Noah the Drunken Farmer

So, there is this strange story about Noah that follows the flood narrative. If you have ever come across it, I am almost certain that you have wondered about its awkward presence in the story of this righteous man. If you have not read it, here you go. “Noah began to be a man of the soil, and he planted a vineyard. He drank of the wine and became drunk and lay uncovered in his tent” (Gen 9:20-21). The story goes on to describe how his boys found him naked in his tent.

This is quite the transition in the story of Noah. From the righteous ark builder to a drunken farmer. Why does God give us this story? What should we take from it? I believe there are a few important things that this story highlights. I for one, am very grateful for this narrative and others like it.

It was, is, and will always be about grace


The flood was a creation reversal. It returned the earth to its primordial state. When the water subsided it was like starting all over again. Noah and his family were the only human beings on the planet. There presence on that new earth was the result of nothing they had done. It was by grace alone that God chose, commissioned, and rescued Noah (Gen 6:9). His righteousness stood out among the rest of the human race, but that was the result of God’s favor not the reason for it.
This second Adam was no different than the first. It took him no time to defile the newly cleansed ground. But this was no surprise to God. After the flood, he made a commitment to never curse the earth again. Have you ever read the ground or basis for this covenant? Look at this. “I will never again curse the ground because of man, for the intention of man’s heart is evil from his youth” (Gen  8:21). 
This is an incredible statement. God’s oath of grace that prohibits him from another flood is rooted in our wickedness. He will not punish like this again because we are so evil. This seems like some upside down logic. But this is the rationale of grace. Where sin abounds, grace abounds that much more.
Noah is a sinner. He was a sinner before the flood and he was a sinner after the flood. He was a person in desperate need of God’s saving mercy, just like us. His drunken episode keeps this front and center.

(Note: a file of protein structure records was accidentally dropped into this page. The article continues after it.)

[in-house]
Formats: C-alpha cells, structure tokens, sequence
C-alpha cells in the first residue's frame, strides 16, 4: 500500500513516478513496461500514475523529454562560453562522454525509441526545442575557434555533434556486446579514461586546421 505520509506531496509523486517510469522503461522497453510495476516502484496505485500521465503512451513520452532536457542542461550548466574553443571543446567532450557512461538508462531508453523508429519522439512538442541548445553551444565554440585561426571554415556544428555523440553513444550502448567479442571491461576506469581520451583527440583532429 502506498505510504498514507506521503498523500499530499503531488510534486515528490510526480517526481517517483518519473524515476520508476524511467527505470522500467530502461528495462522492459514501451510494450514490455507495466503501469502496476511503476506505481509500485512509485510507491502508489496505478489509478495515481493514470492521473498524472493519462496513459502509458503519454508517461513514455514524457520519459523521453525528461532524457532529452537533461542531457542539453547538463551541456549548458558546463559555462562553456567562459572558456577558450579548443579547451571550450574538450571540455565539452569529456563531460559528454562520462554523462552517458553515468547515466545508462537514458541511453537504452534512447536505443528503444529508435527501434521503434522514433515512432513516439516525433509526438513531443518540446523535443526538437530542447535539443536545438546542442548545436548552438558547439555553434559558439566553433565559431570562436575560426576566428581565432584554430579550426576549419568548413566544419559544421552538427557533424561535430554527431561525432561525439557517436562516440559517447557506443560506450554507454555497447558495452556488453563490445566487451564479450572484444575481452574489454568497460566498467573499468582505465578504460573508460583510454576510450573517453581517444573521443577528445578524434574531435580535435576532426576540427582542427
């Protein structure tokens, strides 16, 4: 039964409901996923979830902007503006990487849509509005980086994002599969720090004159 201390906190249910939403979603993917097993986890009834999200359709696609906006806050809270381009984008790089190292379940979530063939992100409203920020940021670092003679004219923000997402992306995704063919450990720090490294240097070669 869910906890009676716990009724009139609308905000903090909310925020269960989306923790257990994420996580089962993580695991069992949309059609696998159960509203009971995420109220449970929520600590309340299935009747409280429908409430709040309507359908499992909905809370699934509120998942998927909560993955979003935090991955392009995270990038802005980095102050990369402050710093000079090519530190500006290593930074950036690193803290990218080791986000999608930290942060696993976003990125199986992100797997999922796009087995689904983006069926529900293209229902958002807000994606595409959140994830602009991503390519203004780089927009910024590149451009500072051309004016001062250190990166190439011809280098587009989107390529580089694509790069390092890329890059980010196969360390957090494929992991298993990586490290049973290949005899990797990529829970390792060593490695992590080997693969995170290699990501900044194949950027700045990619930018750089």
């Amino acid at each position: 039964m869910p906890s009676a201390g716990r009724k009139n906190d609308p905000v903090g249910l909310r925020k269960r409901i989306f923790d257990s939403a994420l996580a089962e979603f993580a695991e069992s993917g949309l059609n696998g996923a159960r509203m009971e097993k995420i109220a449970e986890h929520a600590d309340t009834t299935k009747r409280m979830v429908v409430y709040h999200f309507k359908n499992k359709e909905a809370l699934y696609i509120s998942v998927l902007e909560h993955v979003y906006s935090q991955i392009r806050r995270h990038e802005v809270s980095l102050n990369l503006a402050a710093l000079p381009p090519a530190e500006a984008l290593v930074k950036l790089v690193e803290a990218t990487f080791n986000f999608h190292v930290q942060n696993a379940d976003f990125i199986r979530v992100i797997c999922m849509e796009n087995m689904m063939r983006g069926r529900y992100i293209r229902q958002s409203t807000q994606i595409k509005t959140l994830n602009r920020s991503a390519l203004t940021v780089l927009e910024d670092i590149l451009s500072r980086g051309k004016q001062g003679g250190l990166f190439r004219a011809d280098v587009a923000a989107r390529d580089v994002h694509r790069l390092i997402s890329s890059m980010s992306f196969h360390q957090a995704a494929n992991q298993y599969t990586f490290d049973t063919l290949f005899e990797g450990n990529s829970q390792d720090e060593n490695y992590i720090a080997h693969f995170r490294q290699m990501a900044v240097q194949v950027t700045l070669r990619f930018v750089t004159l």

It will take more than a flood


In the flood, God literally wiped out all living things except for the creatures on the ark. It would seem that evil had been wiped off the face of the earth. The world was surely cleansed. As we just mentioned, this is far from the truth. In reality, it will take more than a world-wide flood to remove the sin that clings so desperately to the heart of man. The flood did not fix the problem, it could not. The wickedness that provoked the wrath of God was alive and well in the heart of Noah.
It would take the judging and saving act of the cross and the gift of the Spirit that flows out of that for hearts to change. The new covenant promised new hearts, transformation from within, and the Spirit who would bring all this about. The flood pushes us forward to this gracious work of God.
There are no such thing as heroes


Heroes plural is a misnomer. There is one hero in the biblical storyline. There is room for only one person on the stage of the redemptive drama. Every other character is a supporting actor in the show. God puts the plain truth about biblical characters into Scripture to make this fact plain. This is partly why we get this episode of Noah smashed in his tent. He does it so we can connect with their fallenness and know the same grace they received. He does it so we look past them to the flawless one who won’t ever let us down. Jesus is the only hope for Noah. He is the only hope for us.
 
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